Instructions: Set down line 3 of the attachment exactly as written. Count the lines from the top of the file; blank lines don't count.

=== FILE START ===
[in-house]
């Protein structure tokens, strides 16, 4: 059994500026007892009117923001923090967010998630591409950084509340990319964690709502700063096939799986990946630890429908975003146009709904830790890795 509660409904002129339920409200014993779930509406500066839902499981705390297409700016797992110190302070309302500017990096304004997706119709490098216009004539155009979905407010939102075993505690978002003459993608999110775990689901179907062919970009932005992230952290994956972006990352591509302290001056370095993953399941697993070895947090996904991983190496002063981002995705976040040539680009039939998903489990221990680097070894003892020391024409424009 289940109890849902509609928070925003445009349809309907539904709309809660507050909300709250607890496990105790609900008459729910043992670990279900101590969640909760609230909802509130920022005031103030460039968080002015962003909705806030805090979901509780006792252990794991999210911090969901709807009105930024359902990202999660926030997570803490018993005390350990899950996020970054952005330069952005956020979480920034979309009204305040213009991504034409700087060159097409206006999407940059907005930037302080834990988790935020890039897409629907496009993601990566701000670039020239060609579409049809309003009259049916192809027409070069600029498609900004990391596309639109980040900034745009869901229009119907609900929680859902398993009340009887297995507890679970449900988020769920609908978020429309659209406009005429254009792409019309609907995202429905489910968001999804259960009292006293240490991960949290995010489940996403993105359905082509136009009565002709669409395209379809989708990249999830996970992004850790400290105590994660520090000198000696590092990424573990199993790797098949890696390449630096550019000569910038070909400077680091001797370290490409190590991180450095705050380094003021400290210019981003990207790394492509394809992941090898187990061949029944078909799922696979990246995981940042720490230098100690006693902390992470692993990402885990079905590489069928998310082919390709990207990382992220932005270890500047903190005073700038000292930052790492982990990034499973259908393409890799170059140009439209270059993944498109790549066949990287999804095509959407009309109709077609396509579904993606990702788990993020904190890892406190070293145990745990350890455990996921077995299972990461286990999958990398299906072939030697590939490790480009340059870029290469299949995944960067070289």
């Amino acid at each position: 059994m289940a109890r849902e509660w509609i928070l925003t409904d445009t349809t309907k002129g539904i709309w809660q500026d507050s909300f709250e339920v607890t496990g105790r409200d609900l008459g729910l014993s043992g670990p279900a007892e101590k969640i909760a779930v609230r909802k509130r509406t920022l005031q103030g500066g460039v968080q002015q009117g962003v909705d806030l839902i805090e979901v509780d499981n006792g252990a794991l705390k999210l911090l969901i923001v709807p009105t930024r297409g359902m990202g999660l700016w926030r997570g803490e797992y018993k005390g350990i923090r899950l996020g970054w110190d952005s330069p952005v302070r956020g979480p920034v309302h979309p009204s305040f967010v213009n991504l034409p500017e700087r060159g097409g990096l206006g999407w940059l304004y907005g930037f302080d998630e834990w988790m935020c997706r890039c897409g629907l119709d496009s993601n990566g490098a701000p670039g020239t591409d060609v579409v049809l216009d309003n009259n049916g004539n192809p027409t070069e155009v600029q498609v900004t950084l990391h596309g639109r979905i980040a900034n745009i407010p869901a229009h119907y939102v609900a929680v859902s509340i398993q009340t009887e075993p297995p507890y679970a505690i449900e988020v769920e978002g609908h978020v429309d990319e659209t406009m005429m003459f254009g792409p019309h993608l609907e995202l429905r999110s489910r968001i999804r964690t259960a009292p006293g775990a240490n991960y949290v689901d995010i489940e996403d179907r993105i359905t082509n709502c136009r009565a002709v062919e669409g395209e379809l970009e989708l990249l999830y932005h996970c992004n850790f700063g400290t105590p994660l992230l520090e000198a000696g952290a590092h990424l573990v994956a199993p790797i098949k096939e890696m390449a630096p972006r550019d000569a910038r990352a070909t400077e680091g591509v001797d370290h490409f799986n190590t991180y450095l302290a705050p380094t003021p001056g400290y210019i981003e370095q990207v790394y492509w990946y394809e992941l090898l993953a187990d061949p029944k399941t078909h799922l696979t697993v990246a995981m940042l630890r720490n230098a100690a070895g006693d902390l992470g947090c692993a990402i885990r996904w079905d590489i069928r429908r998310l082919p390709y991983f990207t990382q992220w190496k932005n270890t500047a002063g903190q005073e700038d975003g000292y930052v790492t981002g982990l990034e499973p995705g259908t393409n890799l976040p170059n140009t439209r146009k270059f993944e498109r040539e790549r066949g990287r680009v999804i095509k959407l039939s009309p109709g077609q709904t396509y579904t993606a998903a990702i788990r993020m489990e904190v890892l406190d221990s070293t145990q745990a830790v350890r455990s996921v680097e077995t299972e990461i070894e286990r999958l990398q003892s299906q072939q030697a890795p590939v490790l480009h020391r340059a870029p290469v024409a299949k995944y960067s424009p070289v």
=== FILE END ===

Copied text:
């Amino acid at each position: 059994m289940a109890r849902e509660w509609i928070l925003t409904d445009t349809t309907k002129g539904i709309w809660q500026d507050s909300f709250e339920v607890t496990g105790r409200d609900l008459g729910l014993s043992g670990p279900a007892e101590k969640i909760a779930v609230r909802k509130r509406t920022l005031q103030g500066g460039v968080q002015q009117g962003v909705d806030l839902i805090e979901v509780d499981n006792g252990a794991l705390k999210l911090l969901i923001v709807p009105t930024r297409g359902m990202g999660l700016w926030r997570g803490e797992y018993k005390g350990i923090r899950l996020g970054w110190d952005s330069p952005v302070r956020g979480p920034v309302h979309p009204s305040f967010v213009n991504l034409p500017e700087r060159g097409g990096l206006g999407w940059l304004y907005g930037f302080d998630e834990w988790m935020c997706r890039c897409g629907l119709d496009s993601n990566g490098a701000p670039g020239t591409d060609v579409v049809l216009d309003n009259n049916g004539n192809p027409t070069e155009v600029q498609v900004t950084l990391h596309g639109r979905i980040a900034n745009i407010p869901a229009h119907y939102v609900a929680v859902s509340i398993q009340t009887e075993p297995p507890y679970a505690i449900e988020v769920e978002g609908h978020v429309d990319e659209t406009m005429m003459f254009g792409p019309h993608l609907e995202l429905r999110s489910r968001i999804r964690t259960a009292p006293g775990a240490n991960y949290v689901d995010i489940e996403d179907r993105i359905t082509n709502c136009r009565a002709v062919e669409g395209e379809l970009e989708l990249l999830y932005h996970c992004n850790f700063g400290t105590p994660l992230l520090e000198a000696g952290a590092h990424l573990v994956a199993p790797i098949k096939e890696m390449a630096p972006r550019d000569a910038r990352a070909t400077e680091g591509v001797d370290h490409f799986n190590t991180y450095l302290a705050p380094t003021p001056g400290y210019i981003e370095q990207v790394y492509w990946y394809e992941l090898l993953a187990d061949p029944k399941t078909h799922l696979t697993v990246a995981m940042l630890r720490n230098a100690a070895g006693d902390l992470g947090c692993a990402i885990r996904w079905d590489i069928r429908r998310l082919p390709y991983f990207t990382q992220w190496k932005n270890t500047a002063g903190q005073e700038d975003g000292y930052v790492t981002g982990l990034e499973p995705g259908t393409n890799l976040p170059n140009t439209r146009k270059f993944e498109r040539e790549r066949g990287r680009v999804i095509k959407l039939s009309p109709g077609q709904t396509y579904t993606a998903a990702i788990r993020m489990e904190v890892l406190d221990s070293t145990q745990a830790v350890r455990s996921v680097e077995t299972e990461i070894e286990r999958l990398q003892s299906q072939q030697a890795p590939v490790l480009h020391r340059a870029p290469v024409a299949k995944y960067s424009p070289v």